Annual rate of change in absolute coral cover by decade at the study sites. Points represent Caribbean-wide averages (± bootstrapped confidence intervals, values adjacent to each point represent sample sizes − number of sites − for each period and category). “Control” sites were not exposed to potential impact from a storm during the study period (see “Methods” section “Control reefs” for additional details).

The contribution of storm impacts to short-term coral decline in the Caribbean has decreased over the past few decades; however, localized immediate impacts from storms can still be substantial on reefs with high coral cover or longer time intervals between storm events. Storms, combined with thermal stress and disease, appear to be driving a shift towards coral assemblages dominated by resistant but low-functioning weedy species (Fig. 2C). Increasing trends in storm intensity have important regional implications, not only for natural marine and terrestrial ecosystems and wildlife, but also for people. More, stronger storms in the Caribbean will result in increased damage to infrastructure and loss of ecosystem services that humans rely on.

We compiled a coral reef-storm dataset that catalogues the historical record of storm crossings on coral reefs in the greater Caribbean and Gulf of Mexico (Fig. 2A). This database consists of 11,490 quantitative benthic surveys from 3144 unique reef locations performed between 1970 and 2017. Survey data was compiled from various coral reef monitoring programs and the literature (Supplementary Table S1) and each survey reported the absolute living coral cover as a percentage of the benthic composition. A subset of the data sources also reported the percent cover of individual coral species, which we aggregated to determine the percent cover of three ecological functional groups (weedy, competitive, and stress tolerant, see Supplementary Table S2) across 672 unique reef locations. We then combined these coral community data with the tracks of Atlantic storms (tropical storm strength or stronger) sourced from the National Oceanic and Atmospheric Administration (NOAA)’s HURDAT2 dataset71. For the 47 years for which we had coral survey data there were 547 storms, 152 of which crossed at least one surveyed reef, resulting in 10,058 unique storm-reef intersections. When coral reef survey data was available for pre- and post-storm years at a site (1 year prior and 1 year post), we quantified the effect of storms on living coral cover and community structure, and their dependency on pre-impact reef state.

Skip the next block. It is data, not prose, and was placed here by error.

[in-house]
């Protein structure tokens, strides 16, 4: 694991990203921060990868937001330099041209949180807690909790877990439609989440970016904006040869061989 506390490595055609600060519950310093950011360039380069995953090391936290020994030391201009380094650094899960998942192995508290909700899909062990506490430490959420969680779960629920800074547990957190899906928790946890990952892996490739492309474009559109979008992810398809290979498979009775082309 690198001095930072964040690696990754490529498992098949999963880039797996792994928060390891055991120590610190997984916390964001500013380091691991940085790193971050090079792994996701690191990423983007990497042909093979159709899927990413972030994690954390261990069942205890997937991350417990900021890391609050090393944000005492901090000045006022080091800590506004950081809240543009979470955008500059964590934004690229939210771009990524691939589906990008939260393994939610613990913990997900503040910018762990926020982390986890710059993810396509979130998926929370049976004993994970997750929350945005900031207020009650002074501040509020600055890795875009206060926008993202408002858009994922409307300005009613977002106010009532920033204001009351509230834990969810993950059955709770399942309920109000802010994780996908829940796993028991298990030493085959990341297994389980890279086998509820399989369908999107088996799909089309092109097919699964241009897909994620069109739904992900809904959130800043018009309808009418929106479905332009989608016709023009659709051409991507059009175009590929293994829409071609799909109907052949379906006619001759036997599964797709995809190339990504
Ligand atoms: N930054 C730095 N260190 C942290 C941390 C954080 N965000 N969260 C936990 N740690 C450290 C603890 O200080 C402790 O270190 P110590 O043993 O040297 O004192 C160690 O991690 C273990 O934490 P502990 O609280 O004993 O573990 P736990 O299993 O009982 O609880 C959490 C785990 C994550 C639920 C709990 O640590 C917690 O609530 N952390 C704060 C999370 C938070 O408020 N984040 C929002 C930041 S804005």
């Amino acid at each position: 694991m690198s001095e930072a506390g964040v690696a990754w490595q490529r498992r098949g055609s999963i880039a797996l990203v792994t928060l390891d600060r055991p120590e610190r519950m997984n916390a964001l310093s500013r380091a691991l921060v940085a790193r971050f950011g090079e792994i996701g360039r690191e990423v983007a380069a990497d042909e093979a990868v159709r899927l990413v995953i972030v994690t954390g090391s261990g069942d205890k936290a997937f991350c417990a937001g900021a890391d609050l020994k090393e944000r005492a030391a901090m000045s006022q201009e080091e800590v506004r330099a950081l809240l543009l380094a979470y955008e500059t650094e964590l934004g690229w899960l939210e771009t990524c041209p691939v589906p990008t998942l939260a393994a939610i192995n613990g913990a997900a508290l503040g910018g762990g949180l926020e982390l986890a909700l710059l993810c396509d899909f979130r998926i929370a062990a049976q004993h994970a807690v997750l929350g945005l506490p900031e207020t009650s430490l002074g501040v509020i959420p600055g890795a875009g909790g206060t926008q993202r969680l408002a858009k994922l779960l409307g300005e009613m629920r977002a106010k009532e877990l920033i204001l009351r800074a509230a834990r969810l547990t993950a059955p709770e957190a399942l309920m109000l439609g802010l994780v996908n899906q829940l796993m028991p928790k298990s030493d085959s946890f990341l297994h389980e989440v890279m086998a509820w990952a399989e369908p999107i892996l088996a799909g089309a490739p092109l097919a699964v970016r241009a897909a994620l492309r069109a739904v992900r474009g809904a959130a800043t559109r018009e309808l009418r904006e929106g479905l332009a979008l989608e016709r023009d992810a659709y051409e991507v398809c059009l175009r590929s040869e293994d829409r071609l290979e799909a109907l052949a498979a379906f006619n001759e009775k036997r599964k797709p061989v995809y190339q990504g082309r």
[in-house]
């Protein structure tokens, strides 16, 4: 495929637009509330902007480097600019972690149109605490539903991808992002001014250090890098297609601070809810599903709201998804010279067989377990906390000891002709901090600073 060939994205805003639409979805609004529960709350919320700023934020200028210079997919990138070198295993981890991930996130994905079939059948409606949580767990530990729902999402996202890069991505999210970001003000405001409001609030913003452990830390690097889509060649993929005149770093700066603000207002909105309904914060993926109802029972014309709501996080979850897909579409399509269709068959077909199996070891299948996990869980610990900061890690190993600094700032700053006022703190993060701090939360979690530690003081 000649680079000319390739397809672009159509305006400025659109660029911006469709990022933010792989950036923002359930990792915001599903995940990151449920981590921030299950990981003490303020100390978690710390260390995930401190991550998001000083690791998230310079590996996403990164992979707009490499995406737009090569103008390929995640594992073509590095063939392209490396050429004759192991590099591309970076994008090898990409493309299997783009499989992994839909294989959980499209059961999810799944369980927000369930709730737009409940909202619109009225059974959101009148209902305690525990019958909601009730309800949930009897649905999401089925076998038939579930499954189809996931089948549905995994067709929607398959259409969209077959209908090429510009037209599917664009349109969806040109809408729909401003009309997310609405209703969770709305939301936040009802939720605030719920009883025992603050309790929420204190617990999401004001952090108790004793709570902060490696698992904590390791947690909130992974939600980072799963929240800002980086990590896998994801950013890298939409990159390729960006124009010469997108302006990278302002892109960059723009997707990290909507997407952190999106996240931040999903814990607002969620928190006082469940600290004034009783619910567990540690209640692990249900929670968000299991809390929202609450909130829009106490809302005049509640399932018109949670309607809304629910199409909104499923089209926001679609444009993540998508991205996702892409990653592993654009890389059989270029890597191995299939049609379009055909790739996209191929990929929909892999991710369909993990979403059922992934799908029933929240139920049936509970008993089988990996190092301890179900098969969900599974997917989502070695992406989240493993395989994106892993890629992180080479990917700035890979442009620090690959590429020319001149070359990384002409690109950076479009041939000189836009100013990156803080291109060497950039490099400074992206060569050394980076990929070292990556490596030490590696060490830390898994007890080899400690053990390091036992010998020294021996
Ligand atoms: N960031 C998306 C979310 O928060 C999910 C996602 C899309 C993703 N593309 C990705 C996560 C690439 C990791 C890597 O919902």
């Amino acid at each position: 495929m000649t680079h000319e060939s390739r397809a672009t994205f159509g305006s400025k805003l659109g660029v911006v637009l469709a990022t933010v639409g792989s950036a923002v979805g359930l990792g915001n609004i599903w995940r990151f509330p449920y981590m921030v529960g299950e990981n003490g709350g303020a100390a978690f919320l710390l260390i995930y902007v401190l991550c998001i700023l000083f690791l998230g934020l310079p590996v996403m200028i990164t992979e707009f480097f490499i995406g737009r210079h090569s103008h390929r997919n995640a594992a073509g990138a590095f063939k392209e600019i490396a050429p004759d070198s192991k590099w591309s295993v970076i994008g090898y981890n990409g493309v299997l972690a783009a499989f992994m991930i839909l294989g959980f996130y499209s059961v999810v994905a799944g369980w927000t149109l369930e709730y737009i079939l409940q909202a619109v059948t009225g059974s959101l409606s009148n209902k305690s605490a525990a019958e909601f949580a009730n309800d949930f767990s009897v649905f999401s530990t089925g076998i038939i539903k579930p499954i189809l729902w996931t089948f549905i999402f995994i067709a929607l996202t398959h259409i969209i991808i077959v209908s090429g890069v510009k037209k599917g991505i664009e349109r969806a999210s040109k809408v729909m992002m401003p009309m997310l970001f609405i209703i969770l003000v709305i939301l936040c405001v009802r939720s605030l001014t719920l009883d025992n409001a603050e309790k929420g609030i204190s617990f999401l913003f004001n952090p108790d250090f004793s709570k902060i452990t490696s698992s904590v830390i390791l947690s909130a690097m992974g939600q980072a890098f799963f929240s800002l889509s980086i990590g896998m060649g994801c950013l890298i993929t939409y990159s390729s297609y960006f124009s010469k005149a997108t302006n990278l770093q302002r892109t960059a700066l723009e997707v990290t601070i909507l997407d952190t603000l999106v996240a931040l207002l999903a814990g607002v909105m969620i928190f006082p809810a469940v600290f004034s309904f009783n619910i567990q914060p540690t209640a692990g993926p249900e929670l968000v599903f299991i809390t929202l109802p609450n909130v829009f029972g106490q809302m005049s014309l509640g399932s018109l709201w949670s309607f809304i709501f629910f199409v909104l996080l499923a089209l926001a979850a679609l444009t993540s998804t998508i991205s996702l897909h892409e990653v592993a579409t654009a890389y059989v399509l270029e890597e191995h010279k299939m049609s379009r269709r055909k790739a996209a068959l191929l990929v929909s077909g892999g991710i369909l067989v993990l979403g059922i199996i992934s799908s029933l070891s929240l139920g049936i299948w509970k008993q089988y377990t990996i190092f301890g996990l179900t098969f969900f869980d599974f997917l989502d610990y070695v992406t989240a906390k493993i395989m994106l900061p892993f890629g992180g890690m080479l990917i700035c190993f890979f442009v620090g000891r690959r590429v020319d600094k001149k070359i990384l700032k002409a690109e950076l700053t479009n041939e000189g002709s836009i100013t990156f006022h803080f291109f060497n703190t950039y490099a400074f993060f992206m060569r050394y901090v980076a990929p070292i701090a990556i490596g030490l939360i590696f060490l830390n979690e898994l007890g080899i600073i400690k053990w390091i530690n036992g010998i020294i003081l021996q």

Coral reef benthic survey data was obtained from primary source databases, peer-reviewed literature, and grey literature. Databases included widely-used and publicly available coral reef monitoring programs, such as Reef Check, Reef Life Survey, and the Atlantic and Gulf Rapid Reef Assessment (AGRRA). Primary databases with download date are listed in Supplementary Table S1. This study combined a previous version of a Caribbean coral cover database used for analysis in Selig and Bruno72 and Schutte et al.27) with more recent coral survey data from longitudinal studies and monitoring datasets. We relied heavily on data from monitoring programs because they provide large amounts of repeated measurements over long time frames and cover broad spatial scales, both of which are essential for making conclusions regarding regional trends and possibly help mitigate the effects of publication bias. Most surveys were not conducted on permanent transects, and GPS coordinates were used to verify the location on the reef for resurveying over time. All monitoring programs collect data on characteristics of the habitat surveyed (e.g., reef zone, such as bank reef or patch reef), which aids in verifying that the same reef area is resurveyed.